Prayer To Stay At Huntsville City Hall, But With Changes
The president of Huntsville’s city council says public prayer at city meetings will not be eliminated, but will undergo some changes.
Earlier this year, the Freedom From Religion Foundation sent the city of Huntsville a letter about prayer at council meetings, asking that the practice be ended immediately. FFRF is an atheist organization based out of Wisconsin, and left open the possibility of a lawsuit against the city if prayer continued.
On Thursday, Council President Mark Russell told WHNT News 19 that he is currently drafting a formal policy that would establish an opening prayer for every meeting, as is already the case. The policy would also create a system to rotate prayer among faith-based leaders from both Christian and non-Christian backgrounds. Council members and other city leaders would no longer be allowed to lead prayers themselves in the event that a pastor or minister could not attend that meeting.
Russell also said that all faith-based leaders may continue to pray as led, invoking the name of God, Jesus or any other religious figure they deem appropriate. He told WHNT News 19 that the practice falls within the boundaries of current federal law, and is confident it will stand up to any potential lawsuit.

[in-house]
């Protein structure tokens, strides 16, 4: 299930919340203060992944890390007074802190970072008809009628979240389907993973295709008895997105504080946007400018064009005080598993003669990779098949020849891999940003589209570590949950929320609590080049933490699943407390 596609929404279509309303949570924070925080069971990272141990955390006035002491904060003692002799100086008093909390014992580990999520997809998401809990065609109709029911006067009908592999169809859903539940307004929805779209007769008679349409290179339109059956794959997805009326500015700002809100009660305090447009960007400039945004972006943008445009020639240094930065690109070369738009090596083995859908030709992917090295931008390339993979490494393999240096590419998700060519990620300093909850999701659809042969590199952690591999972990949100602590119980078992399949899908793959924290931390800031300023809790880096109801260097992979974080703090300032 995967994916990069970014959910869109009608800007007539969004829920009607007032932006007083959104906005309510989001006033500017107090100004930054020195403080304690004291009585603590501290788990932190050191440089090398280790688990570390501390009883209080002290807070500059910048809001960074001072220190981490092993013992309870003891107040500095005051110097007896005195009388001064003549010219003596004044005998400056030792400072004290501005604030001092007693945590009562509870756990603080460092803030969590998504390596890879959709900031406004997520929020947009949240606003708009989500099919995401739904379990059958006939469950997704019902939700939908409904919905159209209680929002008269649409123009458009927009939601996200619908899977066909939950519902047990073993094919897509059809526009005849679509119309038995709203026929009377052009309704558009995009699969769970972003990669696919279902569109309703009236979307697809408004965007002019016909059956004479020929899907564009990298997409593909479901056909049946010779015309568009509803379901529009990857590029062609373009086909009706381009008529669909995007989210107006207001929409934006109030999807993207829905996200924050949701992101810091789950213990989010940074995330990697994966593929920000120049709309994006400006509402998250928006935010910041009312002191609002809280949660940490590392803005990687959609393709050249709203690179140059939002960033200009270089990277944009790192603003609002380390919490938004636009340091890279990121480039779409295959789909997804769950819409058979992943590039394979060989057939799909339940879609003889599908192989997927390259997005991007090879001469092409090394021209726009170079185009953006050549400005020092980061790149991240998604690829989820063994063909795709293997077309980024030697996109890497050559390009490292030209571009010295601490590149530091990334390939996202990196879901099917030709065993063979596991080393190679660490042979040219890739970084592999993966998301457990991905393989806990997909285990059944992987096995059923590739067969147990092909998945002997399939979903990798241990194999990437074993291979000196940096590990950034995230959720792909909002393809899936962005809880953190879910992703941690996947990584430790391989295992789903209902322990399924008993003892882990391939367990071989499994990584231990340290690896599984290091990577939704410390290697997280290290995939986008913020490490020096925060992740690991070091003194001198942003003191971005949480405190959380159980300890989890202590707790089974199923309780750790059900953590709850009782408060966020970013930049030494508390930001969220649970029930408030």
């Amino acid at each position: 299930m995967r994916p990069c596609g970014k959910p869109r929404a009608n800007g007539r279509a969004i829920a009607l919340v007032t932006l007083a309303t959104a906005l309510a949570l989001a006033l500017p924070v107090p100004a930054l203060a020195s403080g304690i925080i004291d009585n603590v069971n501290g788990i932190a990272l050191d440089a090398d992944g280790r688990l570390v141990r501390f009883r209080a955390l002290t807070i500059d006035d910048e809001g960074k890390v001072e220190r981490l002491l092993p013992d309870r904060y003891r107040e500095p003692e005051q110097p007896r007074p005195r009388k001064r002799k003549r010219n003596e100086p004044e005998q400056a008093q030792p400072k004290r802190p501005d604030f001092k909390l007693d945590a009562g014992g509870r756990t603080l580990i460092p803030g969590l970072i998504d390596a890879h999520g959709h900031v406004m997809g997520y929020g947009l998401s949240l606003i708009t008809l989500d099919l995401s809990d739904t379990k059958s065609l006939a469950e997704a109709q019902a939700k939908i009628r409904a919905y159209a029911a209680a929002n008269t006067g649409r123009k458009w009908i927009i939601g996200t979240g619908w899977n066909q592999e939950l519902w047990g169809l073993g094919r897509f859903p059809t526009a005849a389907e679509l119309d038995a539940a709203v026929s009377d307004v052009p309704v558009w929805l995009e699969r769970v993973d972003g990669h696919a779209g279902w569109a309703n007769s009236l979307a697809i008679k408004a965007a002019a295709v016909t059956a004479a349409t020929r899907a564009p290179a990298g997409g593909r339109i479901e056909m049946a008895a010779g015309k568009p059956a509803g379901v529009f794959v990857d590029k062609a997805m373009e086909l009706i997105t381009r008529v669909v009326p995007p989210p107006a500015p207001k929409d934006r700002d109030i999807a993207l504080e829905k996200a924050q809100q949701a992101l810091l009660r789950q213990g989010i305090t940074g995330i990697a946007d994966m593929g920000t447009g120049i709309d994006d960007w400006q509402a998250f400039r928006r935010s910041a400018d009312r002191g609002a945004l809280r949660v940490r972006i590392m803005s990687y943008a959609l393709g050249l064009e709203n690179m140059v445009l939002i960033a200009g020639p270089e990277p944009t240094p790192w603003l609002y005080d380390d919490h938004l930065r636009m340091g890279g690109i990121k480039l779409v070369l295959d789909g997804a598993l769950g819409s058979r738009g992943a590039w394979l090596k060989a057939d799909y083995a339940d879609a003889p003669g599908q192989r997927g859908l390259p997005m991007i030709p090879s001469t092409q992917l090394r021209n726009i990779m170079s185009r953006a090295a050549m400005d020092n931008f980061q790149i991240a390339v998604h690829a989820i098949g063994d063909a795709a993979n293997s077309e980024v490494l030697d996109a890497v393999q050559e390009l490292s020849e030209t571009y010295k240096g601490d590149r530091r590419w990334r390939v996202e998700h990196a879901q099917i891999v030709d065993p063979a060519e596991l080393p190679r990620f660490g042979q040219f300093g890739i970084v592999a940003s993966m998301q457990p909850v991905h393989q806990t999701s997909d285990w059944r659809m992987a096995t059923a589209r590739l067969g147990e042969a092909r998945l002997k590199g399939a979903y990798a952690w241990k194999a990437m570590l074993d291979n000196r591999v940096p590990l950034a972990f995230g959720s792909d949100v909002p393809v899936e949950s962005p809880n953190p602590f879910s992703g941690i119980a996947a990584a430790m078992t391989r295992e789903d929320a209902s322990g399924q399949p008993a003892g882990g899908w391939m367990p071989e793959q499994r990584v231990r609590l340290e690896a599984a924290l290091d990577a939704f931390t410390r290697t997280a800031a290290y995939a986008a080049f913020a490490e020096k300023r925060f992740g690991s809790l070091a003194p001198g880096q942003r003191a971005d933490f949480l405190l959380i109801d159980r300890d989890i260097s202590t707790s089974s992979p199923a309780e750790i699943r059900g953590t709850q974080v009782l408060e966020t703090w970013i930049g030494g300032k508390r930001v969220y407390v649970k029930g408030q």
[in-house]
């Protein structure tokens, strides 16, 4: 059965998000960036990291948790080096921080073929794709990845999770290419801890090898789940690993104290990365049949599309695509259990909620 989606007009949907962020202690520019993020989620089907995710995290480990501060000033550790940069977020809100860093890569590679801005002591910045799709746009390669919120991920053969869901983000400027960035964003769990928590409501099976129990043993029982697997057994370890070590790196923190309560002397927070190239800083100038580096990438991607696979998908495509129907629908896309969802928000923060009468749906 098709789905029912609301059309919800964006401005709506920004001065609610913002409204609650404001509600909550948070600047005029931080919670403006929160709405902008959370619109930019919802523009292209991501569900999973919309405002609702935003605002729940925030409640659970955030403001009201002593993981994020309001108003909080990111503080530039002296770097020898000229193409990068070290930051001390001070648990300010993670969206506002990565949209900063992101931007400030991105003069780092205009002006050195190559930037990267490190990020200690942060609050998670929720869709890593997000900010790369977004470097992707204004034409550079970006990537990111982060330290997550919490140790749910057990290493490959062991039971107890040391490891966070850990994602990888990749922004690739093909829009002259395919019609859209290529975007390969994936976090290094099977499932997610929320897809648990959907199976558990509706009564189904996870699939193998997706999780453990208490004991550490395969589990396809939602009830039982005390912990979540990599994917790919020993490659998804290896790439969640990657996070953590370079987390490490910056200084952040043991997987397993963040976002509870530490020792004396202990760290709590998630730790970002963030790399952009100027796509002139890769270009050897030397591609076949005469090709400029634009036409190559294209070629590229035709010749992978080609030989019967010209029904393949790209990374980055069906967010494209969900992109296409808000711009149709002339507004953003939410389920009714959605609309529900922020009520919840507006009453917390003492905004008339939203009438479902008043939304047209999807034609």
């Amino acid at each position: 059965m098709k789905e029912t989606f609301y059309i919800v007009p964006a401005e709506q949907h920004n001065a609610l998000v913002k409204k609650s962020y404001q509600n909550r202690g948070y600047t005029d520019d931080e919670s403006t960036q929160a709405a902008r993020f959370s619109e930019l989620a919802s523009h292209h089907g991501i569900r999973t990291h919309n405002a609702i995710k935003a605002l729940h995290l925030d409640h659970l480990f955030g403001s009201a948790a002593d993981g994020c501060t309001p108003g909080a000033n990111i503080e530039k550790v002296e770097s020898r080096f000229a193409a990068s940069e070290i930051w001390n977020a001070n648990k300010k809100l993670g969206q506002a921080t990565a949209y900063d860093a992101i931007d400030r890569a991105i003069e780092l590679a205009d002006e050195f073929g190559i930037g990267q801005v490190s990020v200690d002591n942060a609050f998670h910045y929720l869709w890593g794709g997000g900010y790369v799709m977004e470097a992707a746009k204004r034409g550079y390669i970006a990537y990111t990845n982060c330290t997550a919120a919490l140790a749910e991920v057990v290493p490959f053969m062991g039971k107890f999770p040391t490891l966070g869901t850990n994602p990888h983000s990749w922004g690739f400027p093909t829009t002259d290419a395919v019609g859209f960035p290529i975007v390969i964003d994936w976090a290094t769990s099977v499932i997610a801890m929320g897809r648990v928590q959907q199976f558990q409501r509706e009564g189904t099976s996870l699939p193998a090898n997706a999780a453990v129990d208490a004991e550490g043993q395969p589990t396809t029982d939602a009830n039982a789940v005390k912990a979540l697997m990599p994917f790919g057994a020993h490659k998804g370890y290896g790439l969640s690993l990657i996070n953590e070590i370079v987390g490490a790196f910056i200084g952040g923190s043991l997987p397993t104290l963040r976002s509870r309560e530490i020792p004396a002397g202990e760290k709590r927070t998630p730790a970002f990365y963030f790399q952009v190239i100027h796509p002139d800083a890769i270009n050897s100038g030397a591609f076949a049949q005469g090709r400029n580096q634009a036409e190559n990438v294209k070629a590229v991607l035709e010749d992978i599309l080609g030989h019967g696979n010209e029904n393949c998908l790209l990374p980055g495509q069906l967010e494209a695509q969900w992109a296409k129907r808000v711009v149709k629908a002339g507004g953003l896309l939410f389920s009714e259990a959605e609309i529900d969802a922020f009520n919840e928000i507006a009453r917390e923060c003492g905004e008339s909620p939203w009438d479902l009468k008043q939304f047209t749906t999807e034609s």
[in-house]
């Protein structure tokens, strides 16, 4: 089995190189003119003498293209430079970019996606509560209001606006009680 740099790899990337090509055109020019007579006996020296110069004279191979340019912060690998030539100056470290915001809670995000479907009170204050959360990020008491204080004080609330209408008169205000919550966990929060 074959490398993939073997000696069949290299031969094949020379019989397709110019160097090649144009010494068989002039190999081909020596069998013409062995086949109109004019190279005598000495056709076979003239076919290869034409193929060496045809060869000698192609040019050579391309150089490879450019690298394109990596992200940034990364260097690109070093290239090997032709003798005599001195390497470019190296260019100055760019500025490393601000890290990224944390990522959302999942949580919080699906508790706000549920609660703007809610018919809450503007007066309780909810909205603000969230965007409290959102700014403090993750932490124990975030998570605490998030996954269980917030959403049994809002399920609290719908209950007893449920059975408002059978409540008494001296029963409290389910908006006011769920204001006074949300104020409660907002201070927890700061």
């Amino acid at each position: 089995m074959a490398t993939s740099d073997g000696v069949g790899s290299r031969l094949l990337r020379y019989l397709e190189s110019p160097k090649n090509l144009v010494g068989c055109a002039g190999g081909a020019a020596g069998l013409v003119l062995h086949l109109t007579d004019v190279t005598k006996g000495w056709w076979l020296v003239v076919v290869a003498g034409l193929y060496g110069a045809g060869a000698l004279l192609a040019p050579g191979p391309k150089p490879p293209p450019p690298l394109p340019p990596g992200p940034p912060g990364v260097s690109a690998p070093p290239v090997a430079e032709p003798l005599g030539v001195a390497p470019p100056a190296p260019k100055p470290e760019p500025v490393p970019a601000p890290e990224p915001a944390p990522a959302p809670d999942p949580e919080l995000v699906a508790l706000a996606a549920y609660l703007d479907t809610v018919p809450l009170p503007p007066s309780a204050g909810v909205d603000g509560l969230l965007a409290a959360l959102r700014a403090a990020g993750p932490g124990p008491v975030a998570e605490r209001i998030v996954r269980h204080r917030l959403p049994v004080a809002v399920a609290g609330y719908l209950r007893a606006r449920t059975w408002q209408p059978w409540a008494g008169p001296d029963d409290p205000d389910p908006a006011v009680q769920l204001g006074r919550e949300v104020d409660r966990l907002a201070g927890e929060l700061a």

“They [FFRF] have every right to send us letters and tell us what they think, just like any other group or citizen,” said Russell. “We will listen, and we’ll try to do what’s right, and I think in this case we are doing what’s right.”
A spokesman from the FFRF told WHNT News 19 that the organization had not changed it’s stance that the city of Huntsville needs to eliminate public prayer, and could still file a federal lawsuit.
Some area pastors said they would not be surprised if FFRF and other atheist organizations continued to apply pressure on city hall.
“I think that prayer is essential to major decision-making in this country,” said Wayne Benson, an associate pastor at The Rock Family Worship Center in Huntsville. “I think we’re coming to that point where we are going to have to decide, are we going to abandon our Judeo-Christian legacy in order to appease a group of people who literally want to take religion out of society altogether?”